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Much obliged for the links.

I want to model this roc in either 1/4 or 1/3 scale, but have not yet decided, although I am leaning towards 1/3 which would make it 2" diameter and 26.53" long.

By 'launched separately' I mean't was it test launched by itself ie. not attached to the Jupiter C mothership.

Seriously though, you have all been most helpful and I really appreciate your assistance.

John
 

JStarStar

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The Explorer I satellite, at least in the configuration that was launched into orbit, wasn't intended to be launched on its own - it was designed to be fired out of the spinning 'tub' stage mounted on the nose of the Redstone booster.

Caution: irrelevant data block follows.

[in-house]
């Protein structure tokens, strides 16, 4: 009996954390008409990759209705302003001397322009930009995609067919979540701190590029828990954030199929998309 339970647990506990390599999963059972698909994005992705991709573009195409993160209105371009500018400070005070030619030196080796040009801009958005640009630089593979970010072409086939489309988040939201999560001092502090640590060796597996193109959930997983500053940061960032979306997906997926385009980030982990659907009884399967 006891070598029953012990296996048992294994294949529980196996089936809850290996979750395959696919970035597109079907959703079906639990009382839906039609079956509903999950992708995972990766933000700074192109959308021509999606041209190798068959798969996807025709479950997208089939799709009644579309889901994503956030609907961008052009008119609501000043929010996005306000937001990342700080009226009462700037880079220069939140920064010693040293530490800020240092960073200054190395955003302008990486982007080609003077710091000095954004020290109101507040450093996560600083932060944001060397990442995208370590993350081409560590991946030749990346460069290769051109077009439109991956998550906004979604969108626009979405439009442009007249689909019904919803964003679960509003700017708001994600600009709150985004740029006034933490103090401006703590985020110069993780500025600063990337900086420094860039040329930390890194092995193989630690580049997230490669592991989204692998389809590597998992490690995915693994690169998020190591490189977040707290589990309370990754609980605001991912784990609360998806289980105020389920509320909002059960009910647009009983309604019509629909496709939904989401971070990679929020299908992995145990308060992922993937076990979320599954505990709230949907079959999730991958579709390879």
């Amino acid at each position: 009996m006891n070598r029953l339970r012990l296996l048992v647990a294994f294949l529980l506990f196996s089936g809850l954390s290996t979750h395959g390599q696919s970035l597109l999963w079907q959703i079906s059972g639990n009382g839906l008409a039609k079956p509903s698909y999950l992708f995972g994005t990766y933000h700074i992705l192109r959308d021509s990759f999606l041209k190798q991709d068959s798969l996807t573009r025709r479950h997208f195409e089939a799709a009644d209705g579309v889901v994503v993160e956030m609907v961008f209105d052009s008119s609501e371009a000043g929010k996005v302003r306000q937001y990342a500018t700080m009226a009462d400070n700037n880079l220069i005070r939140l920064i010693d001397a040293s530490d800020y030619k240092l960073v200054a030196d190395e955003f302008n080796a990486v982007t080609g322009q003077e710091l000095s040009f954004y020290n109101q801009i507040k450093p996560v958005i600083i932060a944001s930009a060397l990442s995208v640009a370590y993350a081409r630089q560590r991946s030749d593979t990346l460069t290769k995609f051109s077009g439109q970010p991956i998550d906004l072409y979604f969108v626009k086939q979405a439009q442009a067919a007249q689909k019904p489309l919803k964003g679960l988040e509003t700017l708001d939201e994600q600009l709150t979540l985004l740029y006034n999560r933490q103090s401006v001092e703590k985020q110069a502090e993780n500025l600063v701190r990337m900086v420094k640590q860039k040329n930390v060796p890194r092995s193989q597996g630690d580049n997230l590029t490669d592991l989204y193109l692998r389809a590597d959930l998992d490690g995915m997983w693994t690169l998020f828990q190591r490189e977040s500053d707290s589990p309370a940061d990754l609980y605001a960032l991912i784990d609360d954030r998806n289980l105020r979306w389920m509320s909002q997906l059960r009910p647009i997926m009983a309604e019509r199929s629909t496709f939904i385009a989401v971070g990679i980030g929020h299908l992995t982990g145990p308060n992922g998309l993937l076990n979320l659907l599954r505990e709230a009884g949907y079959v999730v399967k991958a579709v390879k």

The Redstone would lift off and the vehicle would get enough altitude to clear most of the atmospheric resistance. The 'tub' stage would fire and the vehicle would gain more speed. Finally when the 'tub' stage burned out, the final stage would fire to give the satellite orbital velocity.

As a result, the Explorer I itself didn't have fins and probably wouldn't fly stable if you built a model of the orbital vehicle itself. (Although clear plastic fins could work.)

The Explorer stages, I believe, were based on the U.S. Army "Sergeant" solid-fuel misssile, which I think did fly as a SAM weapon. I could be wrong on that, if so, someone will probably correct me.
 

Bill

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Originally posted by JStarStar
The Explorer I satellite, at least in the configuration that was launched into orbit, wasn't intended to be launched on its own - it was designed to be fired out of the spinning 'tub' stage mounted on the nose of the Redstone booster.